Still, the Office of Indian Affairs continued to seek federal jurisdiction over Indian-on-Indian Crimes. These efforts were continually thwarted. In Ex Parte Crow Dog, for example, the Supreme Court confirmed that the federal government lacked jurisdiction over crimes involving solely Indians – unless and until Congress affirmatively passed a statute recognizing that jurisdiction. After the ruling, Courts of Indian Offenses continued to operate – and, with federal jurisdiction now expressly precluded by Supreme Court precedent, must have been doing so under the sovereign prosecutorial power of the tribes.
In 1885, in response to Crow Dog, Congress passed the Major Crimes Act, establishing federal jurisdiction over serious crimes by Indians, including Indian-on-Indian offenses. If the Courts of Indian Offenses exercised federal prosecutorial power, then passage of the Major Crimes Act would have been unnecessary because the courts would have already exercised this jurisdiction over Indians. In the debates preceding the passage of the Major Crimes Act, government officials understood that the C.F.R. Courts were not simply federal courts. In fact, the Courts of Indian Offenses were considered and rejected as a way for the federal government to punish solely Indian crimes and more effectively further the aims of colonialism. In describing the Courts of Indian Offenses, proponents of the Major Crimes Act described Courts of Indian Offenses as insufficient to punish major crimes because they, among other things, existed “only by the consent of the Indians of the reservation” and applied only “the law of the tribe.”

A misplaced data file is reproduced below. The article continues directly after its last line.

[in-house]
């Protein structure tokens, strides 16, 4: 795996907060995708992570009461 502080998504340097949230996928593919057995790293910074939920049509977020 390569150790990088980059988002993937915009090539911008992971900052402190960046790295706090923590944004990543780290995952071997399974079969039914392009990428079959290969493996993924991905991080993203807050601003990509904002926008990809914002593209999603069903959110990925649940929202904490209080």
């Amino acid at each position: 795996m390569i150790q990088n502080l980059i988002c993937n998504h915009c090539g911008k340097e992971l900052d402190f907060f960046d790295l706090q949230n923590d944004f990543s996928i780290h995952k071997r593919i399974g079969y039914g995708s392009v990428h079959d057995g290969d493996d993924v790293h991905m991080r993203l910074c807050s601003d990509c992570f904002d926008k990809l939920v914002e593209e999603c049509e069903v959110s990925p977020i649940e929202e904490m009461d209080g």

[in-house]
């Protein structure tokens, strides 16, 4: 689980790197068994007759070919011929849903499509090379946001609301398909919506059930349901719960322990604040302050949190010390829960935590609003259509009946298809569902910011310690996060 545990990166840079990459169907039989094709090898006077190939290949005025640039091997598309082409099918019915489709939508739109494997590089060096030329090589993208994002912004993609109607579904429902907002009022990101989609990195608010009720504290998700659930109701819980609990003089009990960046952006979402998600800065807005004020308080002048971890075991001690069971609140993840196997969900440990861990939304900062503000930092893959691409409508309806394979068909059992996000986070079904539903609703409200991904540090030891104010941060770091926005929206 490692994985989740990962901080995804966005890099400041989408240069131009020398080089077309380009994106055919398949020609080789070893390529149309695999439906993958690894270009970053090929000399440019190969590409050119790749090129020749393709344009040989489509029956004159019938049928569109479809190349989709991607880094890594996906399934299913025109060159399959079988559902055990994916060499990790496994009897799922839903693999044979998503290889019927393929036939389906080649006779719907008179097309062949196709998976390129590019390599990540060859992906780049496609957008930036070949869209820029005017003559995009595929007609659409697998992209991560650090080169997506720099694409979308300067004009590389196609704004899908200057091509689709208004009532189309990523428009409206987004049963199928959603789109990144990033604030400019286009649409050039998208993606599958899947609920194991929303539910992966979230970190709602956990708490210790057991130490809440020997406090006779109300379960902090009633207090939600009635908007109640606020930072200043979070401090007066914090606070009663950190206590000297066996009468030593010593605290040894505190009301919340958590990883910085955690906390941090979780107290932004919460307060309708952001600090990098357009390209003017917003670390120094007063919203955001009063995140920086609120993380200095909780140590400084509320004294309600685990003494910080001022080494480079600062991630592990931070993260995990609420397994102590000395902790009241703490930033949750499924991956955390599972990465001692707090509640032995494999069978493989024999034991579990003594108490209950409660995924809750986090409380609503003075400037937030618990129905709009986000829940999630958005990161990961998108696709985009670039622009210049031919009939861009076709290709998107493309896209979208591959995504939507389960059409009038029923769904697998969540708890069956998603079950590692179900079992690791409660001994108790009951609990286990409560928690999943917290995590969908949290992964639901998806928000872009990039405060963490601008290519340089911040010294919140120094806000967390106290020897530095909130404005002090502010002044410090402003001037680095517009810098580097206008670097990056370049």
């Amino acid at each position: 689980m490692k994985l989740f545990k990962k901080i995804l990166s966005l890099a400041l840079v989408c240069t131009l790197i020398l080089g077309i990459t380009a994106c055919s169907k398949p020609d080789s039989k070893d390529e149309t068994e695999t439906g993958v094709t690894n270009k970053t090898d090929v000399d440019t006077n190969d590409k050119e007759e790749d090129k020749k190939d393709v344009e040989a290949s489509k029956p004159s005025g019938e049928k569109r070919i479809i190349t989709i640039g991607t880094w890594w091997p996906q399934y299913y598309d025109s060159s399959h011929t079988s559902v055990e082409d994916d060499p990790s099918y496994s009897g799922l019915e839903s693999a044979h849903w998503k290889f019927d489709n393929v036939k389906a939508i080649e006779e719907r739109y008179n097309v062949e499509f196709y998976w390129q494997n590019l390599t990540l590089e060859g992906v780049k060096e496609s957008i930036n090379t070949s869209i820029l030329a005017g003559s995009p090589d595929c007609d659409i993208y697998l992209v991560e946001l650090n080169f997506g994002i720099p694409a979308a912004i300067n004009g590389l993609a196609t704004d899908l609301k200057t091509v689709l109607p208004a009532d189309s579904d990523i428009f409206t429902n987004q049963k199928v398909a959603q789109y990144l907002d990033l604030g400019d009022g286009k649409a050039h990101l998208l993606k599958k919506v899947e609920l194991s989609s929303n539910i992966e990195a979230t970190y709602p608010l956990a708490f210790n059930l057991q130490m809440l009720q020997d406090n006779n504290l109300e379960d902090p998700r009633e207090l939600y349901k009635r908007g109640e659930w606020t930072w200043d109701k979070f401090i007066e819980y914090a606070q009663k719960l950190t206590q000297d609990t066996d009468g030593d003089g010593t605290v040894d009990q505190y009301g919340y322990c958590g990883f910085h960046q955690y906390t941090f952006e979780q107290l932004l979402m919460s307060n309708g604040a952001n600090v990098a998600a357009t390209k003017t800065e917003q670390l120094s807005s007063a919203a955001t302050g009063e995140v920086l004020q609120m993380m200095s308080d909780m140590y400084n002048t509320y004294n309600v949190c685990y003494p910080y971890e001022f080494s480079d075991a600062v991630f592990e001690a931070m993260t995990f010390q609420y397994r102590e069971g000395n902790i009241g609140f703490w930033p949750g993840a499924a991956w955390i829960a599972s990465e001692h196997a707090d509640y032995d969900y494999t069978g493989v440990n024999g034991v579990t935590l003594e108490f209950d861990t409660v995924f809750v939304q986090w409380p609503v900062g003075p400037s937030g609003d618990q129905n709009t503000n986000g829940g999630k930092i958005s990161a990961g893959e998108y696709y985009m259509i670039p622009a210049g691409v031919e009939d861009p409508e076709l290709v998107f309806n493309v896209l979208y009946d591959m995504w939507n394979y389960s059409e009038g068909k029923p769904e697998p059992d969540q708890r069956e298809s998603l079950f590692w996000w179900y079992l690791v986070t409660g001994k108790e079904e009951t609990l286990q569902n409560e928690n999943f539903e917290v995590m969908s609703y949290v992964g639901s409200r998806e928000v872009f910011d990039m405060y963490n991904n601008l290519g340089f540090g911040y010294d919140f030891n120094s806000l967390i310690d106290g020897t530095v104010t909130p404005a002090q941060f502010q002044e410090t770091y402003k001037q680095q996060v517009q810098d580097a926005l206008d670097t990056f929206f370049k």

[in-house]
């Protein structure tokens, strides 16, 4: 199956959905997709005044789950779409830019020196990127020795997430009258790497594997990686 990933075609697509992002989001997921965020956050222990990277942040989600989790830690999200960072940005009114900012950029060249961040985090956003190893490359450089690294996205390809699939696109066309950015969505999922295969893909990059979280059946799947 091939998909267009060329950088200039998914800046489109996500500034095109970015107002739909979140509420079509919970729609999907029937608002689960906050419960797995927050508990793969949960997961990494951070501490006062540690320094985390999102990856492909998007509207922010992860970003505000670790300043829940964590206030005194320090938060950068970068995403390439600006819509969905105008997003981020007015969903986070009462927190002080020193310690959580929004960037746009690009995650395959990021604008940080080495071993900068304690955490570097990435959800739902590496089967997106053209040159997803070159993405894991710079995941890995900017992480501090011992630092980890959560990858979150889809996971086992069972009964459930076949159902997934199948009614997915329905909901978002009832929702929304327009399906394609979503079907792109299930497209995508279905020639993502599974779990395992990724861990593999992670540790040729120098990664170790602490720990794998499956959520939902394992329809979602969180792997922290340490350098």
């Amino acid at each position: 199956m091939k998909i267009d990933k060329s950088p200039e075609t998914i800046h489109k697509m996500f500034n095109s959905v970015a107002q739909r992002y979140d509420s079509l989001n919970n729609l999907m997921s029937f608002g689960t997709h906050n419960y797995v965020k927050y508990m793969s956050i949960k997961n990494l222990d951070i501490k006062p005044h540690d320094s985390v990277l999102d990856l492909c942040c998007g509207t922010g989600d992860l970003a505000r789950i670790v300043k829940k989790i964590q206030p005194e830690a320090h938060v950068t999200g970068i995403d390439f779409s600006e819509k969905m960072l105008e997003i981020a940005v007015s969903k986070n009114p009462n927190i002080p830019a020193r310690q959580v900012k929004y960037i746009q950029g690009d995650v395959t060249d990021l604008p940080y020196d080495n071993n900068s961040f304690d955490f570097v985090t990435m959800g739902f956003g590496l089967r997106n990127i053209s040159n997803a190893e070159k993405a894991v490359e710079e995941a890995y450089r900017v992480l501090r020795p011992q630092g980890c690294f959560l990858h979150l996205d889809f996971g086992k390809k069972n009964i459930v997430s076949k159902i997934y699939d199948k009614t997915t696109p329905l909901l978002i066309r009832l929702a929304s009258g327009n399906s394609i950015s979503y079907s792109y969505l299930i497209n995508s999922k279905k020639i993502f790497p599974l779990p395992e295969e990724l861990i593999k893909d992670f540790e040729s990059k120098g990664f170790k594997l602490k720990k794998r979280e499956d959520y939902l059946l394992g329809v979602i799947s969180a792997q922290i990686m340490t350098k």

In the late nineteenth century, with the boundaries of administrative authority not clearly defined, the Office of Indian Affairs had concerns about its authority to create the Courts of Indian Offenses. To the extent that federal officials believed that they had the power to create the C.F.R. Courts, along with much of the detention camp infrastructure of the so-called “reservation era” – including boarding schools. This belief was rooted on the late nineteenth century view that the federal government had unchecked authority over the Indians simply because they were “uncivilized.” This antiquated view, however, is not consistent with modern notions of separation of powers and is wholly out of step with the constitutional values of today.